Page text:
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Electrify the Postal Service

Delivery to United States Postal Service and Postmaster General Louis DeJoy

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What’s At Stake

After more than a year of relentless activism from Earthjustice supporters, the Postal Service committed to electrify most of its new fleet, and will buy only electric mail trucks after 2026. The degree to which activists like you moved the needle on this issue cannot be overstated. Fifteen months ago, the Postal Service only planned to electrify 10% of its new trucks. Between then and now, Earthjustice supporters sent 162,000 letters calling for electrification, pushed Congress to appropriate $3 billion for new electric trucks, and ultimately compelled the Postal Service to meet the moment. However, there's still work to be done.

Despite the welcome news, there’s still a lot of work that remains ahead of us. First, the Postal Service’s announcement last month is just that — an announcement. The legal process to finalize the decision will take place in the spring through the late summer. We’ll follow up with you then to make sure your voice is heard in that comment period.

Second, the Postal Service is still purchasing some gas-guzzling trucks, particularly what are known as “commercial off-the-shelf trucks” (COTs), which are vehicles that aren’t specifically designed to be mail trucks. As planned, half of its COTs purchases will be gas-guzzlers — unless we get involved. Like we did with the rest of the new trucks, we’re going to push hard to electrify as many COTs as possible.

In the coming decade, electric trucks will finally relieve the old, gas-guzzling trucks of their mail routes. When your mail carrier drives an electric truck down your street, you should take pride in the fact that you made that happen — you took a niche, longshot campaign and made it a national priority, and everyone will breathe cleaner air because of it. This is what we can accomplish when we work together and advocate for what we believe in.

Let’s enjoy this victory and acknowledge the work that lies ahead. Join us in thanking the Postal Service for listening to the public and call on it to do more.

Postal Service mail vehicles sit in a parking lot
Justin Sullivan / Getty Images

Postal Service mail vehicles sit in a parking lot at a mail distribution center on February 18, 2015 in San Francisco, California.

Your Actions Matter

Your messages make a difference, even if we have leaders who don't want to listen. Here's why.

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You level the playing field.

Elected officials pay attention when they see that we are paying attention.

They may be hearing from industry lobbyists left and right, but hearing the stories of their constituents — that’s your power.

Our legislators serve at the pleasure of the people who gave them their job — you. When you contact your elected official, you’re putting a face and a name on an issue. Whether or not you voted for them, they work for you, for the duration of their term.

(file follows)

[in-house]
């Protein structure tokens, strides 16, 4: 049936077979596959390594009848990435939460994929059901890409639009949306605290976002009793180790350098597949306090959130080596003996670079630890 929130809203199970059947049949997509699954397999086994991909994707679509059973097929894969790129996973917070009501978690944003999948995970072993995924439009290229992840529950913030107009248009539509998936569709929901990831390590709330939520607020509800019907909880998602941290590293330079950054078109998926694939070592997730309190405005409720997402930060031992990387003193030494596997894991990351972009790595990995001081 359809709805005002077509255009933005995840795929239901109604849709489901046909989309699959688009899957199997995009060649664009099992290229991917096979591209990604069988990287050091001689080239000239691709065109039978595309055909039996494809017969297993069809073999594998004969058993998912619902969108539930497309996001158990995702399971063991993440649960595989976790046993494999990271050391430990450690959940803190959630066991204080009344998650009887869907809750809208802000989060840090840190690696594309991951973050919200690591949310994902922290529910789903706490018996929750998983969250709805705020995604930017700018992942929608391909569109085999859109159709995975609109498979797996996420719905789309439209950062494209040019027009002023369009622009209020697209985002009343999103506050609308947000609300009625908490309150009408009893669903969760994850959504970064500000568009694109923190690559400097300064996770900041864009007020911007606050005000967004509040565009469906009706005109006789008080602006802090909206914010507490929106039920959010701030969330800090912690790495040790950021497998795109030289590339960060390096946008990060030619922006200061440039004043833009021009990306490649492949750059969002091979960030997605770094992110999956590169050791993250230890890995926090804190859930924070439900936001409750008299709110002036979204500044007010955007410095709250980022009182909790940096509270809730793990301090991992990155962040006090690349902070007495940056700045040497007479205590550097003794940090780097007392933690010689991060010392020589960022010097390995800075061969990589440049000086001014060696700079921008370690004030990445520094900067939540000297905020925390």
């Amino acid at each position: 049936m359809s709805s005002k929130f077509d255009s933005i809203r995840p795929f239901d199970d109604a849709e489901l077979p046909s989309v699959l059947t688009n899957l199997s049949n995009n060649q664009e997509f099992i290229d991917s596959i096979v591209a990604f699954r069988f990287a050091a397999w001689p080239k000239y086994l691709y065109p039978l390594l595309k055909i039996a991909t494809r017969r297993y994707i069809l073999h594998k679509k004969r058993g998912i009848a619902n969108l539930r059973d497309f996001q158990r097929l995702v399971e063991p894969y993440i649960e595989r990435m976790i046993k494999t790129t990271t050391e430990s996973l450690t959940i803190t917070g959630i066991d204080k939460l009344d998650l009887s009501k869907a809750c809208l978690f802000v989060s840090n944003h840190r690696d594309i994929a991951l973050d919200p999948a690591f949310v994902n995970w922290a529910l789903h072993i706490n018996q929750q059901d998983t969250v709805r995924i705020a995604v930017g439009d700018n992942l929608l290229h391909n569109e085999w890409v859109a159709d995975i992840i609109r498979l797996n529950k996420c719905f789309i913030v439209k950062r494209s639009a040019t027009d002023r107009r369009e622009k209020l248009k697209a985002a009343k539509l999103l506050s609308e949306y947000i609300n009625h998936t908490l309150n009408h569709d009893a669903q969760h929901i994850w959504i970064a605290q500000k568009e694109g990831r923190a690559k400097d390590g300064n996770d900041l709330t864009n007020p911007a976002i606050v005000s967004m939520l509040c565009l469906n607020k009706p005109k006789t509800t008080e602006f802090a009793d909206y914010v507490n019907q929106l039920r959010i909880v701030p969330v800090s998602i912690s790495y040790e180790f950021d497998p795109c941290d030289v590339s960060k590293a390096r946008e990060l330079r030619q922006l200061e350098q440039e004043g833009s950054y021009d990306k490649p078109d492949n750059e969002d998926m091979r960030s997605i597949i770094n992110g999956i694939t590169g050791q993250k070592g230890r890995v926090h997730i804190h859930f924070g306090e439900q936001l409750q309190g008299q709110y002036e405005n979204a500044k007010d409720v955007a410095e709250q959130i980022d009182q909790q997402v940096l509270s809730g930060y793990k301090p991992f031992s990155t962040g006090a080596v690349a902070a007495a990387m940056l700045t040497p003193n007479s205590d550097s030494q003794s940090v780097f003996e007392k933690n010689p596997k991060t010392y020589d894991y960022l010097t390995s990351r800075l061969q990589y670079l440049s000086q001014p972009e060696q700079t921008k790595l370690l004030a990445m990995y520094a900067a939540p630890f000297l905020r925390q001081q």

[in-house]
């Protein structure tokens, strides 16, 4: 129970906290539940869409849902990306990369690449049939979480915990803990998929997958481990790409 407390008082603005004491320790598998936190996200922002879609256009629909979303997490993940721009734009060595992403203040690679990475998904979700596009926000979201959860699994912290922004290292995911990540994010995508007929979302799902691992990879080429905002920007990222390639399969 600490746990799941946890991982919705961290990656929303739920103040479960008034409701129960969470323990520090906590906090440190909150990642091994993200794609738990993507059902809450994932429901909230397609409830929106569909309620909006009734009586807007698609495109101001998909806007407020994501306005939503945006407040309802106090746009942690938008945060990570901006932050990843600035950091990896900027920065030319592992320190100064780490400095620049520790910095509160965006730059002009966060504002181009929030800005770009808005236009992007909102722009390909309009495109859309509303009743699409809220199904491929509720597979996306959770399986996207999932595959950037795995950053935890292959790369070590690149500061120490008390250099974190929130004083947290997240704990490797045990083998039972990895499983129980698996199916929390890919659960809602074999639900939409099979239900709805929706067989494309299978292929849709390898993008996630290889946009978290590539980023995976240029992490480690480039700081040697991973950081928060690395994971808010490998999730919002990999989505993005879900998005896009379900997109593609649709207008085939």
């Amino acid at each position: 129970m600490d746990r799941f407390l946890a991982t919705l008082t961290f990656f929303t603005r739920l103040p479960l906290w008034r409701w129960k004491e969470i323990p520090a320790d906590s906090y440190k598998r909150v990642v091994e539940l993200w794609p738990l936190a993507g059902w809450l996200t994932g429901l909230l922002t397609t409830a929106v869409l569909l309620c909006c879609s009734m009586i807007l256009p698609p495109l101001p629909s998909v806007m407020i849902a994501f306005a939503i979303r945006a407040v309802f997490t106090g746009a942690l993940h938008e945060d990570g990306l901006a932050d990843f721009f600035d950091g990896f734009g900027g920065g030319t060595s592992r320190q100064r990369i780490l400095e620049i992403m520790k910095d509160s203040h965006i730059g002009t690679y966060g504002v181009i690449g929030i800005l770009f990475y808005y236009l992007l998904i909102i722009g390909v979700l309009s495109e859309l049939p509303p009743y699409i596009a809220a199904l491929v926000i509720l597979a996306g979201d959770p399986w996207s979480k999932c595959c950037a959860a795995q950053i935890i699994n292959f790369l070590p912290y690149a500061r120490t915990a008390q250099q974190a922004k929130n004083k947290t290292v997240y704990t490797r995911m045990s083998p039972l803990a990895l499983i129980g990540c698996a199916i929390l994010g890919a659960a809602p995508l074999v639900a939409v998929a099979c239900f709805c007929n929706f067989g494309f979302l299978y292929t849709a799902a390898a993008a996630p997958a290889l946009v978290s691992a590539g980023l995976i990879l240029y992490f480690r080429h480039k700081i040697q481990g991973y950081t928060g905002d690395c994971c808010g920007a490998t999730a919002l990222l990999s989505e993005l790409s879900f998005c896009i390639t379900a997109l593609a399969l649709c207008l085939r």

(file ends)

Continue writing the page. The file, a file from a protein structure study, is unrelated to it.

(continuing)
Make sure your elected officials know whose community and whose values they represent. (Find your local, state, and federal elected officials.)

Your action is with us in court.

If a federal agency finalizes a harmful action, the record of public comments provides a basis for bringing them into court.

Throughout each of the public comment periods we alert you to, Earthjustice’s attorneys are researching and writing in-depth, technical comments to submit — detailing how the regulation could and should be stronger to protect the environment, our communities, and our planet.

We need you to join us — your specific experiences, knowledge, and voice are crucial to add to the Administrative Record through the comment periods.

Lawsuits we file that challenge weak or harmful federal regulations rely on what was submitted during the comment period. The court can only look at documents that are in the Administrative Record — including the public comments — to decide if the agency did something improper.

Your actions aid our litigation. Taking action and submitting comments during a comment period is substantively important.

It’s the law.

Federal agencies must pause what they’re doing and ask for — and consider — your comment.

Many of us may have never heard of the National Environmental Policy Act (NEPA) and the Administrative Procedure Act (APA), but laws like these require our government to ask the public to weigh in before agencies adopt or change regulations.

Regulations essentially describe how federal agencies will carry out laws — including decisions that could undermine science, or weaken safeguards on public health.

Public comments are collected at various points throughout the federal government’s rulemaking process, including when a regulation is proposed and finalized. (Learn more about the rulemaking process.) These comments become part of the official, legal public record — the “Administrative Record.”

When the public responds with a huge outpouring of support for environmental protections, these individual messages collectively undercut politicians' attempts to claim otherwise.

What this means is each of us can take a role in shaping the rules our government creates — and ensuring those rules are fair and effective.